The Best Laid Plans...

Trip Start Dec 31, 2004
Trip End Apr 22, 2005

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Saturday, January 22, 2005

Today seemed like a good day to secure my travel plans back to Bangkok and then explore more of Siem Reap before departing tomorrow morning. I went to two different travel agencies in town here and then debated my options. There's an air pass with Bangkok Air that gets great nods from travelers but that includes connections with Lao Airlines. One of the guidebooks referred to Laos' planes as "tuk-tuks with wings" and after my experience with President Airlines I begged off of that offer. The next was only on Bangkok Air and it was double the price and when you factor in the $25 Cambodian airport departure tax the cost of a 10 hour bus for only $11 suddenly seems very appealing. At least for now. I emailed my hotel in Bangkok and booked a room and wrote my travel agent and booked my train ticket to Chiang Mai the following day.

I was exhausted today and my legs were achy from temple and hill climbing and my back and neck hurt from the weight of my messenger bag. I was even dizzy at times and had a lack of appetite and when you factor in the heat, humidity and ubiquitous red dust clouds that come rolling toward you constantly it was easy to see why I felt I had to relax. In 21 days I have been out every night either having dinner, checking my email, writing this travelogue or enjoying the company of fellow travellers in pools of spirits. I had to slow down and this was my body's way of telling me to relax.

I still couldn't sit still completely so I took a tuk-tuk to the Land Mine Museum after breakfast. To say that the museum was a bit primitive and underdeveloped would be generous. The exhibits were nailed to the walls of a few dirt floor shacks and there were heaps of deactivated mines in piles in the yard. With that said it was still informative and with sponsorship it could be fleshed out into a more legitimate museum and it deserves to be so. Living within the grouping of shanties there are a few children who are themselves victims of the land mines making this very much a living museum. In Cambodia alone between 1979 and 2003 land mines have claimed over 60,000 victims of which over half are civilians. In 2003 there were 772 victims and of that total 284 were children most of whom were simply working in the fields or playing. There are tank mines everywhere and they can go undetected and be walked upon for years and then a car or truck can tread over it and be blown to bits. There are many types of mines I learned and the three major manufacturers of the mines were China, Russia and the United States. Land mines will more than likely claim many more tens of thousands of lives here before they are found and deactivated. Cambodia teams with land mine victims and their presence is felt everywhere. They are the very young and the very old and they are selling books on the street, playing instruments, selling postcards and of course begging. They are the unfortunates of Cambodia and yet by simply being alive they've already beaten many odds.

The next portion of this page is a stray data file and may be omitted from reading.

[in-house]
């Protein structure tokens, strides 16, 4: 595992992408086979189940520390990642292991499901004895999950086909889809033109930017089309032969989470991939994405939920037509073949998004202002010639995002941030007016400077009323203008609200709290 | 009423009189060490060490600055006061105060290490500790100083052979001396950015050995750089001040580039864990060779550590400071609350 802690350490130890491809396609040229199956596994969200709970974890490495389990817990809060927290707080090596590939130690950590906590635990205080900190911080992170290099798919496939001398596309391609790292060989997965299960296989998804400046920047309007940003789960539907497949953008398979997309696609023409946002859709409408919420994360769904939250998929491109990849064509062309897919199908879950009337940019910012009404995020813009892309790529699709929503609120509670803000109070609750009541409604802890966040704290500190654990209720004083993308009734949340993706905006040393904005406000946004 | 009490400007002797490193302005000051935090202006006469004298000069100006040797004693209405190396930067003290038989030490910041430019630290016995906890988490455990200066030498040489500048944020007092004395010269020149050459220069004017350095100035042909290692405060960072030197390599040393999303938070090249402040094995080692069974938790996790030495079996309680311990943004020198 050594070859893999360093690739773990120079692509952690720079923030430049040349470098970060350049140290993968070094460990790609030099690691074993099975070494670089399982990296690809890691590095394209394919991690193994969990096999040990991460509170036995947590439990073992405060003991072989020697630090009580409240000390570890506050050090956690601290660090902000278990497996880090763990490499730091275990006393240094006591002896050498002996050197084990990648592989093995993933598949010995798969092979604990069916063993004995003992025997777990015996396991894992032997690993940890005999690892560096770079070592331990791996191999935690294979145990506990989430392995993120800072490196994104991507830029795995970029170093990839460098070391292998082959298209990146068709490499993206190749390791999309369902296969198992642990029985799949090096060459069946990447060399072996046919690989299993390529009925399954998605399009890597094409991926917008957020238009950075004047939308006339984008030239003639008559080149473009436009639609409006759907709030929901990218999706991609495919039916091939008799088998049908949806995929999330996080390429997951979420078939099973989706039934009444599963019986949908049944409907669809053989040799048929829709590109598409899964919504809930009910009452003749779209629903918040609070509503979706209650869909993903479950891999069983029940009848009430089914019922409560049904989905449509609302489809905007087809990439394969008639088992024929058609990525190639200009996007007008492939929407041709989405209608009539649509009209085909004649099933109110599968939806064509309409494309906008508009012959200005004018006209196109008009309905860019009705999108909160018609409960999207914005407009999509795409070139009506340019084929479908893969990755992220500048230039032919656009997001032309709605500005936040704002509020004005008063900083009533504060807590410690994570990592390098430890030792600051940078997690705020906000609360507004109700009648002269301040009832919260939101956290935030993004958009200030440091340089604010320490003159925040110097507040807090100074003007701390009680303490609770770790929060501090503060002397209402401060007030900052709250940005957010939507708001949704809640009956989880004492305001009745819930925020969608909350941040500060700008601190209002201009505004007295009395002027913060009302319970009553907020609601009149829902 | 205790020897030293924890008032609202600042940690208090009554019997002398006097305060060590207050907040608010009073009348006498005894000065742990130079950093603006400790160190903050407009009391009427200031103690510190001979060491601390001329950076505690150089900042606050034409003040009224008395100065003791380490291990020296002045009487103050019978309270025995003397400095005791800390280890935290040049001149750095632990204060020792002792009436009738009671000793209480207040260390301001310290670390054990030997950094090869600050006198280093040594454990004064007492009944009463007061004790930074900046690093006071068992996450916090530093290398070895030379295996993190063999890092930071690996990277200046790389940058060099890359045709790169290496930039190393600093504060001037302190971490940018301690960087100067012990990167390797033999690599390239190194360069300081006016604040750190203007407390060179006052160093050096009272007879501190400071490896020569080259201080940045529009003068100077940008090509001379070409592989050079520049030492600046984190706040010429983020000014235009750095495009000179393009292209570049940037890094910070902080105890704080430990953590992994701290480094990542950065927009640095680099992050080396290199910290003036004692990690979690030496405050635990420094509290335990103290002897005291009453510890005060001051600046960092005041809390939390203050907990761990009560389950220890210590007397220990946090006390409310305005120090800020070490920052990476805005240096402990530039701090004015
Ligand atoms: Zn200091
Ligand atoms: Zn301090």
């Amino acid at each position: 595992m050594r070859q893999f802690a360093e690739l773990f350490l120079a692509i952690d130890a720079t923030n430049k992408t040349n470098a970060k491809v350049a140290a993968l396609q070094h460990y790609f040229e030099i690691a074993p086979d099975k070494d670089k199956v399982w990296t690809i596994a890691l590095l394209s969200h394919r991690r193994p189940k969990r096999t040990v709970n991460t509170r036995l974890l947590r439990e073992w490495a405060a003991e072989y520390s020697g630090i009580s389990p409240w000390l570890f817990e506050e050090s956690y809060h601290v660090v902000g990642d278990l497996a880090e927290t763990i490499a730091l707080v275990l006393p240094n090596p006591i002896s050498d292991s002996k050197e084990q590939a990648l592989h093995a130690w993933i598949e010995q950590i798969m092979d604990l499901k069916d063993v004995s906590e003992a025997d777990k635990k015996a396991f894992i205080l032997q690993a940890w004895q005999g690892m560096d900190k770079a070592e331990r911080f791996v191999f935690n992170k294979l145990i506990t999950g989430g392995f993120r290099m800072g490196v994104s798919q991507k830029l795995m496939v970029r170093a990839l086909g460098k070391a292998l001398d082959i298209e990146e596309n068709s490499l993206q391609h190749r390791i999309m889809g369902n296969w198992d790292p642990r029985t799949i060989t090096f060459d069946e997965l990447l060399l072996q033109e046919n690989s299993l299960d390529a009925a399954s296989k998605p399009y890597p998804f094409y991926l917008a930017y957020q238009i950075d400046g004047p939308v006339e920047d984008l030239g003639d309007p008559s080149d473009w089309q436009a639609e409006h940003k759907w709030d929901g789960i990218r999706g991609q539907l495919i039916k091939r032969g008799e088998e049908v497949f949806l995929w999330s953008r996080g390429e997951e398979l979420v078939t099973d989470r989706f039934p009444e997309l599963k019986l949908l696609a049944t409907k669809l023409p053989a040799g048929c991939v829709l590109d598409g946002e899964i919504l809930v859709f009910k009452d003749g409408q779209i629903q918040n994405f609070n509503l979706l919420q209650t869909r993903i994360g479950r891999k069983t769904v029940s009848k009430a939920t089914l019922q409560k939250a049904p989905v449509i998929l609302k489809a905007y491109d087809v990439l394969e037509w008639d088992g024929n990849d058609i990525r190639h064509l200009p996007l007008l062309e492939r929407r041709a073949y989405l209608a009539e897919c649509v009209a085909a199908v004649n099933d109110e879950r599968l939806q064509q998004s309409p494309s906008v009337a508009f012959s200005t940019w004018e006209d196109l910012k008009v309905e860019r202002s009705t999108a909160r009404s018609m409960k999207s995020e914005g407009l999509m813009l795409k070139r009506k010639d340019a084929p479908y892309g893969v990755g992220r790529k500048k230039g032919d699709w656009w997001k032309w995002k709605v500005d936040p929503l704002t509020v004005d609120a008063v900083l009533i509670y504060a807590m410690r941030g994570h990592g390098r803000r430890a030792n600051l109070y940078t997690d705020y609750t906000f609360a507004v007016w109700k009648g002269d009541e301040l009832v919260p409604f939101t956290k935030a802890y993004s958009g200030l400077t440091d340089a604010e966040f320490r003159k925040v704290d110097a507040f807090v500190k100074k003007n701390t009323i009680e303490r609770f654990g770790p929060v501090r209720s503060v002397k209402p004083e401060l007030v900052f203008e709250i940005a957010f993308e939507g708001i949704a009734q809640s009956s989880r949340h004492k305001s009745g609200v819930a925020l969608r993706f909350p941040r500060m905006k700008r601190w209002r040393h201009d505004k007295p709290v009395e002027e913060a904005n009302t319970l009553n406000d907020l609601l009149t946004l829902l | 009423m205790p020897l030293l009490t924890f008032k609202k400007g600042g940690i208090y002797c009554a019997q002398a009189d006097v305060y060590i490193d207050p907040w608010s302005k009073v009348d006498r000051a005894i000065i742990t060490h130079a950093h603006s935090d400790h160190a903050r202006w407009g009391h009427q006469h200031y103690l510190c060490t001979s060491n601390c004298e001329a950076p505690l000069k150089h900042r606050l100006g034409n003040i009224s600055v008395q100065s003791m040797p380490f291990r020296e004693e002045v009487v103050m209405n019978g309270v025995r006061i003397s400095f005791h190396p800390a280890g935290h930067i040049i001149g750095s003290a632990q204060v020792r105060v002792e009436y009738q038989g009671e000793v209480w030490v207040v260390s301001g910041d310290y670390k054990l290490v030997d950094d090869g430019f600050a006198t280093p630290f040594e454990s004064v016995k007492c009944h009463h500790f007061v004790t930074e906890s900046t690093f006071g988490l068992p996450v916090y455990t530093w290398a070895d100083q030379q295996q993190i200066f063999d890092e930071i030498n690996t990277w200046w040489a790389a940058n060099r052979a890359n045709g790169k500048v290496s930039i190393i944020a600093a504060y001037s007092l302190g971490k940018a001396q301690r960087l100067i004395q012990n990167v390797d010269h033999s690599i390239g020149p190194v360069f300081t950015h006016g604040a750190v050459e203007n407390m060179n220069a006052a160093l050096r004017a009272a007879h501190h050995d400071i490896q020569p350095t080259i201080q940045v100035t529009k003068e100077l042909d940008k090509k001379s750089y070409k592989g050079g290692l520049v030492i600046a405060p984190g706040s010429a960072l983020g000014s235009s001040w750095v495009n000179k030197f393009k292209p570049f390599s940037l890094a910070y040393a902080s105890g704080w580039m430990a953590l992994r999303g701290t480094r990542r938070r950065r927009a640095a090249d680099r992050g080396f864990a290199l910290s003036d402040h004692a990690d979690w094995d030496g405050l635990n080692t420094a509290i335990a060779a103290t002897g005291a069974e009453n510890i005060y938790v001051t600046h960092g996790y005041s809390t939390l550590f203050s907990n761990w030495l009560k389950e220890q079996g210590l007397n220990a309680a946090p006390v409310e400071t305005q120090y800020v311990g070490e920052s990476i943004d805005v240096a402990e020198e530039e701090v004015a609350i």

I later went to a butterfly conservatory that was rather lackluster and unimpressive. I enjoyed a bowl of coconut ice cream and had a bottle of water and walked around the tiny garden. I thought it would be a nice uplifting thing to do after the Land Mine Museum but it was actually a rather feckless experience. They were trying to do something pleasant and God love them but I'd have rather gone to the FCC, which was nearby. At one point while I was dazing off into space I heard the sound of monks chanting nearby and then just as quickly my tuk-tuk driver outside cranked up his radio and blared a cover of "Saving All My Love for You". Frankly that overlapping of the spiritual beauty of the East and the cranked-out crap of the West was much more amusing.

When it started to hit me that I'd have to leave first thing tomorrow morning on a bus I seriously began to dread it. I was still so worn out and was feeling a bit under the weather and sitting on a bus for over 10 hours suddenly sounded less like an adventure and more like sheer misery. After a quick nap bundled up in my icy cold air conditioned room I headed downstairs to change my plans. Without a hitch I moved everything forward by one day and immediately I started feeling better. I just really wasn't ready to leave quite yet and the best part is that I really didn't have to. Being here another day is maybe what I really needed.

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